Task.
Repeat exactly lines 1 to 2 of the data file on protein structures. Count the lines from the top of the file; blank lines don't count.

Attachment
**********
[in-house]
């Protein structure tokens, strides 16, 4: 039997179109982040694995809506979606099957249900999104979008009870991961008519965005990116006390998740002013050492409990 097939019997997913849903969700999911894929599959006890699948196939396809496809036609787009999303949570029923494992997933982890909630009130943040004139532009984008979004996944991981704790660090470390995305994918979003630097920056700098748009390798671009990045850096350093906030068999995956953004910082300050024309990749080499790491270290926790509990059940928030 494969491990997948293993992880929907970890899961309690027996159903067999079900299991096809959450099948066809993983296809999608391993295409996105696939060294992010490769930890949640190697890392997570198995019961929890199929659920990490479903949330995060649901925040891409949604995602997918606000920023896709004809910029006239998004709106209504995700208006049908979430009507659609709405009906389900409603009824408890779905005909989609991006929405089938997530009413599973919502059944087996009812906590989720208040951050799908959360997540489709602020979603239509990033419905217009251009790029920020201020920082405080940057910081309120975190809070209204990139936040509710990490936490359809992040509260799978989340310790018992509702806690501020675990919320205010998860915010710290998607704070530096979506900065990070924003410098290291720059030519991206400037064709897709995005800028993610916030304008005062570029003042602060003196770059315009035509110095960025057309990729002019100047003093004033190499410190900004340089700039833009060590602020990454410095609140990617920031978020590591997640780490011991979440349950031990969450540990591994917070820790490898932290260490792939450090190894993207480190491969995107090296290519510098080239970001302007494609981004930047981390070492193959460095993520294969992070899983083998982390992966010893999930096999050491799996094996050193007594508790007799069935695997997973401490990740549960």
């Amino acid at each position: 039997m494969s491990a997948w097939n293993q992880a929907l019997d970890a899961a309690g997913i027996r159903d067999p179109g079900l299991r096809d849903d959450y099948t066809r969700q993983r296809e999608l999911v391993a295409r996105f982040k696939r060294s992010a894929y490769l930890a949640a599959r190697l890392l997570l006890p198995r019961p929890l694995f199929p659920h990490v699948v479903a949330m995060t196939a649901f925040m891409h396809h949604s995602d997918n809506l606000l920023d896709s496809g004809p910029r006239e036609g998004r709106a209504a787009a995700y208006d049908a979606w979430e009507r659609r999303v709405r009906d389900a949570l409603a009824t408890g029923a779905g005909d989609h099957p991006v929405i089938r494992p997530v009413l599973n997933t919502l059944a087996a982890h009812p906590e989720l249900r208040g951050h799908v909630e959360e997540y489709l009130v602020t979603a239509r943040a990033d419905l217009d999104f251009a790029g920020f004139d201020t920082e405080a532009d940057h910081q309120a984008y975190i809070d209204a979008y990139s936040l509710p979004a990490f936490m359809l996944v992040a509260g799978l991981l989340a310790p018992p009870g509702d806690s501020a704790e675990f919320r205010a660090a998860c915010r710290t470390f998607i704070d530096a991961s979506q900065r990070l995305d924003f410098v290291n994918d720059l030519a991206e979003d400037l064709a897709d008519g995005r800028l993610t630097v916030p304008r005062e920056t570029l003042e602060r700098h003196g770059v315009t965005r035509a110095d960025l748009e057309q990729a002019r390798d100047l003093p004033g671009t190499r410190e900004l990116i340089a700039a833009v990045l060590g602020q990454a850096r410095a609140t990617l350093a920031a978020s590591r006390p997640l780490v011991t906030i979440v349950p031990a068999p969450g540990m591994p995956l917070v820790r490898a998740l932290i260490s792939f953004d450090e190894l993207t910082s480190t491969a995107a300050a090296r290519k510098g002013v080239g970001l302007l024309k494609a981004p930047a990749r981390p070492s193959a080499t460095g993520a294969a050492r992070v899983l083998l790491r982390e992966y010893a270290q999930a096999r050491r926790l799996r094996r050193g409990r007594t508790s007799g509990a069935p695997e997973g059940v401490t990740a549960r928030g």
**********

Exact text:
[in-house]
């Protein structure tokens, strides 16, 4: 039997179109982040694995809506979606099957249900999104979008009870991961008519965005990116006390998740002013050492409990 097939019997997913849903969700999911894929599959006890699948196939396809496809036609787009999303949570029923494992997933982890909630009130943040004139532009984008979004996944991981704790660090470390995305994918979003630097920056700098748009390798671009990045850096350093906030068999995956953004910082300050024309990749080499790491270290926790509990059940928030 494969491990997948293993992880929907970890899961309690027996159903067999079900299991096809959450099948066809993983296809999608391993295409996105696939060294992010490769930890949640190697890392997570198995019961929890199929659920990490479903949330995060649901925040891409949604995602997918606000920023896709004809910029006239998004709106209504995700208006049908979430009507659609709405009906389900409603009824408890779905005909989609991006929405089938997530009413599973919502059944087996009812906590989720208040951050799908959360997540489709602020979603239509990033419905217009251009790029920020201020920082405080940057910081309120975190809070209204990139936040509710990490936490359809992040509260799978989340310790018992509702806690501020675990919320205010998860915010710290998607704070530096979506900065990070924003410098290291720059030519991206400037064709897709995005800028993610916030304008005062570029003042602060003196770059315009035509110095960025057309990729002019100047003093004033190499410190900004340089700039833009060590602020990454410095609140990617920031978020590591997640780490011991979440349950031990969450540990591994917070820790490898932290260490792939450090190894993207480190491969995107090296290519510098080239970001302007494609981004930047981390070492193959460095993520294969992070899983083998982390992966010893999930096999050491799996094996050193007594508790007799069935695997997973401490990740549960």